Home > Publications . Search All . Browse All . Country . Browse PSC Pubs . PSC Report Series

PSC In The News

RSS Feed icon

Miller et al. find benefits of Medicaid for pregnant mothers in 1980s carry over two generations

Starr's findings account for some of the 19% black-white gap in federal sentencing

Frey says suburbs are aging, cities draw millennials

More News

Highlights

Bailey et al. find higher income among children whose parents had access to federal family planning programs in the 1960s and 70s

U-M's campus climate survey results discussed in CHE story

U-M honors James Jackson's groundbreaking work on how race impacts the health of black Americans

U-M is the only public and non-coastal university on Forbes' top-10 list for billionaire production

More Highlights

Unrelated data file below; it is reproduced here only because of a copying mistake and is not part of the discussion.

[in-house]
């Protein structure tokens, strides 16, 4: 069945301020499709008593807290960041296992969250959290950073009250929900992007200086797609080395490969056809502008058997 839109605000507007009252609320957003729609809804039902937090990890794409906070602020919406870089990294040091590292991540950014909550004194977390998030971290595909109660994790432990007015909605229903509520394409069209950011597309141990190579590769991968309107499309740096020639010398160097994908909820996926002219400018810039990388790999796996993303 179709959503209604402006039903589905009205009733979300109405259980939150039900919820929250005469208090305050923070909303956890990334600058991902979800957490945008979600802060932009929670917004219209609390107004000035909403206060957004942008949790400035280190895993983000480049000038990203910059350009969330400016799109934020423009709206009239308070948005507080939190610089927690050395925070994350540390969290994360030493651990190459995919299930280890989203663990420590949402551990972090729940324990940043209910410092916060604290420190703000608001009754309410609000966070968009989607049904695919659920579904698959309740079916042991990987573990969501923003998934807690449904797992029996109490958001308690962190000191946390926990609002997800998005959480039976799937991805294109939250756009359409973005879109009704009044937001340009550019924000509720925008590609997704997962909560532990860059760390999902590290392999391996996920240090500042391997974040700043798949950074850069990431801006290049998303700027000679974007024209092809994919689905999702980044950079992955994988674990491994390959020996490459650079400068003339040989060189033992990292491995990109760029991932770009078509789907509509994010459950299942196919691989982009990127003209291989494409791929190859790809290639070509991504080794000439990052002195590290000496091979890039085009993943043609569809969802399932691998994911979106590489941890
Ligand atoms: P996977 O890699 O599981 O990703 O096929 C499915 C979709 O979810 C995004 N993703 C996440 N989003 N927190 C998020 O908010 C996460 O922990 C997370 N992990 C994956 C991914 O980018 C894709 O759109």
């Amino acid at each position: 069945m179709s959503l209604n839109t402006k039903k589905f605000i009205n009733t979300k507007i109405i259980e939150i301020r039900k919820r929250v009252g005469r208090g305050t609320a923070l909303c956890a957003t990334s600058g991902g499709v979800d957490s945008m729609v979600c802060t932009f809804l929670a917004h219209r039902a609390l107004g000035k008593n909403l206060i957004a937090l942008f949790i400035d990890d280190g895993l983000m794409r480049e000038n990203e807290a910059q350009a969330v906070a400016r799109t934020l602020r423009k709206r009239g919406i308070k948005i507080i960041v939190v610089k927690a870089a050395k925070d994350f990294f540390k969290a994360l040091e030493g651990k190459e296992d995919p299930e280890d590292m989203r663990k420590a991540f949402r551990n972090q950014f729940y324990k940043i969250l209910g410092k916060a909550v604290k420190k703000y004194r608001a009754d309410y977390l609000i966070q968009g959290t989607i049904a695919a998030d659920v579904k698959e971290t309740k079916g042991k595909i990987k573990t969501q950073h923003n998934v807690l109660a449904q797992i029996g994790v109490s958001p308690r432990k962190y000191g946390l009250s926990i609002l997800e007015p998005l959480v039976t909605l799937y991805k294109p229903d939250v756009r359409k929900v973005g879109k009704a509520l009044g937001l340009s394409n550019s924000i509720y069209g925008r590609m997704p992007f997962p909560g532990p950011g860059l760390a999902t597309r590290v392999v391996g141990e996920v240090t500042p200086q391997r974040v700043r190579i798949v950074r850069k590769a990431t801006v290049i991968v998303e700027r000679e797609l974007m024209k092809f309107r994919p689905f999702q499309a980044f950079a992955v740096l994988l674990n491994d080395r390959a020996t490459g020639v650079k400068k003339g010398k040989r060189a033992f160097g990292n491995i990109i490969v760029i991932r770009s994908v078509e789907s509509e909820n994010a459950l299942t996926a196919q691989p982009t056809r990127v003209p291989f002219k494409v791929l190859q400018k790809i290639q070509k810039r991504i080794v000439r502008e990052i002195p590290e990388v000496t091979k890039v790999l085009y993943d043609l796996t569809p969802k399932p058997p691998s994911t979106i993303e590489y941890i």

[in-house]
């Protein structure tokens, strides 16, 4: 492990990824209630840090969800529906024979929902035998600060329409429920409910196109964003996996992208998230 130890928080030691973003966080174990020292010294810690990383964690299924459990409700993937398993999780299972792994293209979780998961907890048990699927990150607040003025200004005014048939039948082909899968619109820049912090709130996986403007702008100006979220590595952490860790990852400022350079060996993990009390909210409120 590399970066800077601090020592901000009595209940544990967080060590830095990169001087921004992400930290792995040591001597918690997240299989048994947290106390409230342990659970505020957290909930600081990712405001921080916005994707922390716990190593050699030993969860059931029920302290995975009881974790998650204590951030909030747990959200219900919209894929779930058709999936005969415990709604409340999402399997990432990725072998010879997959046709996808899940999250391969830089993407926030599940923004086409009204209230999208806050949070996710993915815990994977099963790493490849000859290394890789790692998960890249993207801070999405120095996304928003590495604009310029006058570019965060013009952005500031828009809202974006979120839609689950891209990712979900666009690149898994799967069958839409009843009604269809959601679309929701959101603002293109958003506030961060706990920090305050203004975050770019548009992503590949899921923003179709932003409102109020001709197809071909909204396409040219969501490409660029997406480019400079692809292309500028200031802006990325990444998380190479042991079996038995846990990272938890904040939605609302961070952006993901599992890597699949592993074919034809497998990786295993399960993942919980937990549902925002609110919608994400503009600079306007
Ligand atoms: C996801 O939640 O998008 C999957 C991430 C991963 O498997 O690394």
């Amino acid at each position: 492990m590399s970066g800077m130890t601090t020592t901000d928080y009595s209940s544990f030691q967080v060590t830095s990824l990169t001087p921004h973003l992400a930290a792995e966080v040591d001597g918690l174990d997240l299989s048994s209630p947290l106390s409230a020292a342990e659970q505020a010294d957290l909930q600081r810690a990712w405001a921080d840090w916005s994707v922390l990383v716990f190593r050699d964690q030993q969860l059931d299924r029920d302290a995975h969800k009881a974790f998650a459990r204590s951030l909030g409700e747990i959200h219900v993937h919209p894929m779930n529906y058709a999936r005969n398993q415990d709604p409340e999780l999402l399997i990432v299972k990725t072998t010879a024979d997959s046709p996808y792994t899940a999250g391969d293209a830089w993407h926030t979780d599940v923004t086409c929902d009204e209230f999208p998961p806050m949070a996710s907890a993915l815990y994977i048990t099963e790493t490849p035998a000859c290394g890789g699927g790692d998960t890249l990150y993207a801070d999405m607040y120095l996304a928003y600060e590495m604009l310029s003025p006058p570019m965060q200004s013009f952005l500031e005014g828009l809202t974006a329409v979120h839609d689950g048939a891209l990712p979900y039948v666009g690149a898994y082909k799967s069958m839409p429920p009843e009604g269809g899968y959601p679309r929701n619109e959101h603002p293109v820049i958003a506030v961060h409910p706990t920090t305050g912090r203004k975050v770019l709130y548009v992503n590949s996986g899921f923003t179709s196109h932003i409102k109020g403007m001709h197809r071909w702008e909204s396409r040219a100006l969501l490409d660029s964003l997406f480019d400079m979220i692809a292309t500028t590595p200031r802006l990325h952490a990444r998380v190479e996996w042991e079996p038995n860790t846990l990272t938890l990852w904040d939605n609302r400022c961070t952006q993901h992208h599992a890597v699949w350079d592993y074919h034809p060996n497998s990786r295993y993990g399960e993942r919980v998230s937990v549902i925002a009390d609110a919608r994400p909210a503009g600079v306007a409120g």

Next Brown Bag

Mon, Jan 22, 2018, noon: Narayan Sastry

Race and the educational expectations of parents and children: The case of South Africa

Archived Abstract of Former PSC Researcher

Beutel, Ann, and Kermyt G. Anderson. 2008. "Race and the educational expectations of parents and children: The case of South Africa." Sociological Quarterly, 49(2): 335-361.

South Africa, a country that is highly stratified by race, is an important location for studying the relationship between race and educational expectations. Using a longitudinal data set, we examine the educational expectations of black (African), colored (mixed race), and white (European ancestry) parents and children in Cape Town, South Africa. We find that parents and children have high educational expectations regardless of race, but black parents and children have higher educational expectations than coloreds and whites once socioeconomic and other factors are controlled. We also find that parents' and children's expectations tend to agree more and are more closely correlated among coloreds and whites than blacks. We test two explanations for the educational expectations of parents and children, finding more support for the status attainment perspective among coloreds and whites than blacks and support for the family social capital perspective among blacks and coloreds only.

Browse | Search : All Pubs | Next